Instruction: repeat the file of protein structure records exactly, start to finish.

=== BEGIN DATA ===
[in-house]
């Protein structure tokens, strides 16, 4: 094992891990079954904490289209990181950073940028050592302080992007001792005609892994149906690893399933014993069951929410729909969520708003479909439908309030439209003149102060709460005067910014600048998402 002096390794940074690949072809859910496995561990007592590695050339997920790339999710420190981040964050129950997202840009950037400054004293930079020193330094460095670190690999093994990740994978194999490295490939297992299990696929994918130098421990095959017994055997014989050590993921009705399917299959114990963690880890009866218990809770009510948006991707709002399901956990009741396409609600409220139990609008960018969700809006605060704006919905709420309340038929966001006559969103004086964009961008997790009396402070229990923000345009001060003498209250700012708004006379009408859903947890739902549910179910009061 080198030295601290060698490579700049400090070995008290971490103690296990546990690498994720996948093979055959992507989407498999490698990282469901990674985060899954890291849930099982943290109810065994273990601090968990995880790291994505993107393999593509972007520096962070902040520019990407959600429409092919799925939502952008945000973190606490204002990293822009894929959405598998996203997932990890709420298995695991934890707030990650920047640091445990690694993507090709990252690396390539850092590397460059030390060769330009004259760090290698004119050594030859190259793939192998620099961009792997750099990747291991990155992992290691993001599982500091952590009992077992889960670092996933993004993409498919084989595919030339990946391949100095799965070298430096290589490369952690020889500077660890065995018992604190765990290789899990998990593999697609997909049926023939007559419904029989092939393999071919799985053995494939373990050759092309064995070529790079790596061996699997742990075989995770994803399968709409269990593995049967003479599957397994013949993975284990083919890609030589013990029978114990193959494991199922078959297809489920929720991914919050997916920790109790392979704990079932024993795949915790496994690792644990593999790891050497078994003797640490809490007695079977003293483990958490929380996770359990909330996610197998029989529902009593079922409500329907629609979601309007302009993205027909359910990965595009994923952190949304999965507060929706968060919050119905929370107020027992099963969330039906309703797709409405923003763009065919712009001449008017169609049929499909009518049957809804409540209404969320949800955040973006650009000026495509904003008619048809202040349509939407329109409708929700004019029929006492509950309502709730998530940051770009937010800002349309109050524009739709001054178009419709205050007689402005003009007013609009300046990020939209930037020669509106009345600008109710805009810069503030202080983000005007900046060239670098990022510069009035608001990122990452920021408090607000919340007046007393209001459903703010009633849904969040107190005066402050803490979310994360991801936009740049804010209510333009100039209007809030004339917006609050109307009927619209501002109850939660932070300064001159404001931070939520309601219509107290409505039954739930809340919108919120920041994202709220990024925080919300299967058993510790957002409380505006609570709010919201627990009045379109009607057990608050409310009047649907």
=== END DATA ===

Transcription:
[in-house]
């Protein structure tokens, strides 16, 4: 094992891990079954904490289209990181950073940028050592302080992007001792005609892994149906690893399933014993069951929410729909969520708003479909439908309030439209003149102060709460005067910014600048998402 002096390794940074690949072809859910496995561990007592590695050339997920790339999710420190981040964050129950997202840009950037400054004293930079020193330094460095670190690999093994990740994978194999490295490939297992299990696929994918130098421990095959017994055997014989050590993921009705399917299959114990963690880890009866218990809770009510948006991707709002399901956990009741396409609600409220139990609008960018969700809006605060704006919905709420309340038929966001006559969103004086964009961008997790009396402070229990923000345009001060003498209250700012708004006379009408859903947890739902549910179910009061 080198030295601290060698490579700049400090070995008290971490103690296990546990690498994720996948093979055959992507989407498999490698990282469901990674985060899954890291849930099982943290109810065994273990601090968990995880790291994505993107393999593509972007520096962070902040520019990407959600429409092919799925939502952008945000973190606490204002990293822009894929959405598998996203997932990890709420298995695991934890707030990650920047640091445990690694993507090709990252690396390539850092590397460059030390060769330009004259760090290698004119050594030859190259793939192998620099961009792997750099990747291991990155992992290691993001599982500091952590009992077992889960670092996933993004993409498919084989595919030339990946391949100095799965070298430096290589490369952690020889500077660890065995018992604190765990290789899990998990593999697609997909049926023939007559419904029989092939393999071919799985053995494939373990050759092309064995070529790079790596061996699997742990075989995770994803399968709409269990593995049967003479599957397994013949993975284990083919890609030589013990029978114990193959494991199922078959297809489920929720991914919050997916920790109790392979704990079932024993795949915790496994690792644990593999790891050497078994003797640490809490007695079977003293483990958490929380996770359990909330996610197998029989529902009593079922409500329907629609979601309007302009993205027909359910990965595009994923952190949304999965507060929706968060919050119905929370107020027992099963969330039906309703797709409405923003763009065919712009001449008017169609049929499909009518049957809804409540209404969320949800955040973006650009000026495509904003008619048809202040349509939407329109409708929700004019029929006492509950309502709730998530940051770009937010800002349309109050524009739709001054178009419709205050007689402005003009007013609009300046990020939209930037020669509106009345600008109710805009810069503030202080983000005007900046060239670098990022510069009035608001990122990452920021408090607000919340007046007393209001459903703010009633849904969040107190005066402050803490979310994360991801936009740049804010209510333009100039209007809030004339917006609050109307009927619209501002109850939660932070300064001159404001931070939520309601219509107290409505039954739930809340919108919120920041994202709220990024925080919300299967058993510790957002409380505006609570709010919201627990009045379109009607057990608050409310009047649907």